From logos on coffee mugs to laminated mission statements, in words or pictures and throughout different stages of transformation, View 1: Leadership provides the clear, consistent, immediate vision of the new direction. Although transforming government is a core set of strategies customized for each agency or enterprise that may be fine-tuned at different stages of implementation, View 1: Leadership remains the consistent and overarching message of change.
LESSONS ABOUT LEADERSHIP
Jim Bueermann, Chief of Police and Community Services, Recreation, and Animal Control, Redlands, California 4
I think communities want problem-solving policing, not disconnected practices. Citizens want law enforcement to engage with the community. It’s hard when young officers cannot afford to live in the cities where they work; they do not develop attachment to the areas they patrol and they can’t enhance the relationship with our community. Part of my leadership role is to teach young cops to look at the dynamic between community and policing. It is a relationship. This is how we do policing in Redlands. We co-produce safety. That is the meaning behind our mission statement.
Beginning in 1998, we used part of our COPS [U. S. Department of Justice, Community Oriented Policing Services] funding to put police officers trained in community development into our schools. This strategy changed the dynamic of how police officers view policing—they became problem solvers. They learned about the people they were policing. They began to have different conversations with our youth.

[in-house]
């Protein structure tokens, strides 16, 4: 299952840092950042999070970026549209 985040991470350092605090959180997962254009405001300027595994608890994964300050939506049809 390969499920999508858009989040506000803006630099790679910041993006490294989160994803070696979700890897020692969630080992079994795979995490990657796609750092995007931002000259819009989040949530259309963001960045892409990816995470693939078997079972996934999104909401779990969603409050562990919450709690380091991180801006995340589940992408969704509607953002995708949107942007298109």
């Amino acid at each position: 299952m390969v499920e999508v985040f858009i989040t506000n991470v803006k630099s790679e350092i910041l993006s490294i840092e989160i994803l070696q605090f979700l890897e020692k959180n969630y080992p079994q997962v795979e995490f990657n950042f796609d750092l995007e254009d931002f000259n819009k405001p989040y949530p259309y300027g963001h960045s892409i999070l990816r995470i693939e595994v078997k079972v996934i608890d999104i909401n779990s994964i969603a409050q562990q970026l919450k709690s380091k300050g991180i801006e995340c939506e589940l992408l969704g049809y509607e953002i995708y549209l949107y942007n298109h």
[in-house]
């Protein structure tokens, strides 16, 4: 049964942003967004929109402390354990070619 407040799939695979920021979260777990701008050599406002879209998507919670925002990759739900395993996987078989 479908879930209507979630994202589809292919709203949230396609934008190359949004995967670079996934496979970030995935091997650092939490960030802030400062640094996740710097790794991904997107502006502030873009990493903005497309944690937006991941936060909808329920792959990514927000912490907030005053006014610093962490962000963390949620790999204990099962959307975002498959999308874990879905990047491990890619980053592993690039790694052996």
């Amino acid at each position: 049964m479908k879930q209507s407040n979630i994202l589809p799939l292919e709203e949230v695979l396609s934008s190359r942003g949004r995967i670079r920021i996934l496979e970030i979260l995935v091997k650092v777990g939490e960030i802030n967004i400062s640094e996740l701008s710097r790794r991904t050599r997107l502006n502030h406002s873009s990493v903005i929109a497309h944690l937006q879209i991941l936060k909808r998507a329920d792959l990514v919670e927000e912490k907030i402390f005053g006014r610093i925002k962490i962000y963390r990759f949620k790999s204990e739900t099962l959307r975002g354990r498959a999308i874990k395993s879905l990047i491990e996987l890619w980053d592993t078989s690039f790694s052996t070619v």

Another way we changed the culture was related to traffic stops. If the officer just suspects speeding, as opposed to other crimes, instead of pulling speeders over and first asking for license and registration, our officers now state their name, note why they stopped the car, and then ask if there is a reason for speeding. We want to know if there is an emergency. This is just one more way our officers try to understand behavior from the perspective of the community.
The Larger Network
It takes a long time to anchor the changes in the culture. Before COPS funding for prevention and community programs, in too many places, the criminal justice system had lost its ability to actively engage as partners within the community. Now that funding has been restricted and redirected toward homeland security, I can still guide how my department operates. But in this country there are more than 17,000 law enforcement jurisdictions. We need to cooperate across a larger network—more than just my small city.
Vincent Schiraldi, Director, Department of Youth Rehabilitation Services, Washington, D.C. 5
Not being constrained by the past is important for new leaders. Most juvenile justice systems don’t deliver great results—often they are services for the poor done poorly. When you come into a new agency, it’s frenetic; there’s so much to be done. Everyone is on pins and needles. It’s tempting to use old models, to hide in the status quo. A list of new programs that do not capture the essence of reform will not bring lasting change.
For my leadership team, the biggest lesson has been to bring your head, not just your heart. They have to learn new strategies to deal with frontline employees that do not want to change, do not want to accept the new direction, and think they can wait you out. Sometimes the leadership team has to be hard-nosed with staff because the new mission and vision are not negotiable and everyone needs to know that.
New leaders transforming difficult systems have to be comfortable with chaos, with challenging the status quo. Change means going with what is not generally accepted. Leading change is not about taking the well-worn path but about learning to go where the data and experience take you.
2. “Statement on Union Vote,” February 8, 2006, press release, Government of the District of Columbia, Department of Youth Rehabilitation Services, Washington, D.C.
4. Personal interviews, Jim Bueermann, Redlands, California, February 19, 2008, and by telephone, September 27, 2008.
5. Personal interview, Vincent Schiraldi, Washington, D.C., April 7, 2008.